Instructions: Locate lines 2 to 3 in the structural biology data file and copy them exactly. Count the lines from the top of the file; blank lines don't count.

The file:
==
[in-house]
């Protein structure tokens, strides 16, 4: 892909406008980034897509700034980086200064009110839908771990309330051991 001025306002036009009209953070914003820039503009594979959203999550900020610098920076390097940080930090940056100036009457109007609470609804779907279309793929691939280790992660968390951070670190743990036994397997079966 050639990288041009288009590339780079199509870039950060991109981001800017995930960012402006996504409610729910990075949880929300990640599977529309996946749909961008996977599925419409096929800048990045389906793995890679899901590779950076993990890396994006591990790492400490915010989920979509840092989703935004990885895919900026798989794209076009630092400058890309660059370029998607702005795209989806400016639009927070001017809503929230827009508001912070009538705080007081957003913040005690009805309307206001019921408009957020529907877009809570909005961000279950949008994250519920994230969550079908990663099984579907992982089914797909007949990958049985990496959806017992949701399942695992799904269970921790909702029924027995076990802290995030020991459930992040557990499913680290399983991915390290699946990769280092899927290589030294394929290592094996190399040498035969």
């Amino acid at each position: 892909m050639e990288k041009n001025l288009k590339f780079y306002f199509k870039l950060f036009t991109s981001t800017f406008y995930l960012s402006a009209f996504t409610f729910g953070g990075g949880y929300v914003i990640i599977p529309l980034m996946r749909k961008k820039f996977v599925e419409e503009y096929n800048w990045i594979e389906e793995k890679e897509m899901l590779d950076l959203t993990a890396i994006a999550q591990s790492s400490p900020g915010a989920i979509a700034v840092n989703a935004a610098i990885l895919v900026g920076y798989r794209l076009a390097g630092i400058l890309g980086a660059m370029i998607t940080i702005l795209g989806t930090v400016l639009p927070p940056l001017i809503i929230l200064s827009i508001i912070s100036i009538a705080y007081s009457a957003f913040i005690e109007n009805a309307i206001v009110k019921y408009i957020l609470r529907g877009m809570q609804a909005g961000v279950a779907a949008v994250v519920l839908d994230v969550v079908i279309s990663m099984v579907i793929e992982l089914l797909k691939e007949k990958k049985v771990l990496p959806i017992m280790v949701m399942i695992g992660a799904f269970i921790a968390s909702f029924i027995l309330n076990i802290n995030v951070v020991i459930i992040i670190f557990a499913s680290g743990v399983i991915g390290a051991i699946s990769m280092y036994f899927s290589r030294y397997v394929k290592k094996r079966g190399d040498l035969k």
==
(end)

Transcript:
């Protein structure tokens, strides 16, 4: 892909406008980034897509700034980086200064009110839908771990309330051991 001025306002036009009209953070914003820039503009594979959203999550900020610098920076390097940080930090940056100036009457109007609470609804779907279309793929691939280790992660968390951070670190743990036994397997079966 050639990288041009288009590339780079199509870039950060991109981001800017995930960012402006996504409610729910990075949880929300990640599977529309996946749909961008996977599925419409096929800048990045389906793995890679899901590779950076993990890396994006591990790492400490915010989920979509840092989703935004990885895919900026798989794209076009630092400058890309660059370029998607702005795209989806400016639009927070001017809503929230827009508001912070009538705080007081957003913040005690009805309307206001019921408009957020529907877009809570909005961000279950949008994250519920994230969550079908990663099984579907992982089914797909007949990958049985990496959806017992949701399942695992799904269970921790909702029924027995076990802290995030020991459930992040557990499913680290399983991915390290699946990769280092899927290589030294394929290592094996190399040498035969």
């Amino acid at each position: 892909m050639e990288k041009n001025l288009k590339f780079y306002f199509k870039l950060f036009t991109s981001t800017f406008y995930l960012s402006a009209f996504t409610f729910g953070g990075g949880y929300v914003i990640i599977p529309l980034m996946r749909k961008k820039f996977v599925e419409e503009y096929n800048w990045i594979e389906e793995k890679e897509m899901l590779d950076l959203t993990a890396i994006a999550q591990s790492s400490p900020g915010a989920i979509a700034v840092n989703a935004a610098i990885l895919v900026g920076y798989r794209l076009a390097g630092i400058l890309g980086a660059m370029i998607t940080i702005l795209g989806t930090v400016l639009p927070p940056l001017i809503i929230l200064s827009i508001i912070s100036i009538a705080y007081s009457a957003f913040i005690e109007n009805a309307i206001v009110k019921y408009i957020l609470r529907g877009m809570q609804a909005g961000v279950a779907a949008v994250v519920l839908d994230v969550v079908i279309s990663m099984v579907i793929e992982l089914l797909k691939e007949k990958k049985v771990l990496p959806i017992m280790v949701m399942i695992g992660a799904f269970i921790a968390s909702f029924i027995l309330n076990i802290n995030v951070v020991i459930i992040i670190f557990a499913s680290g743990v399983i991915g390290a051991i699946s990769m280092y036994f899927s290589r030294y397997v394929k290592k094996r079966g190399d040498l035969k």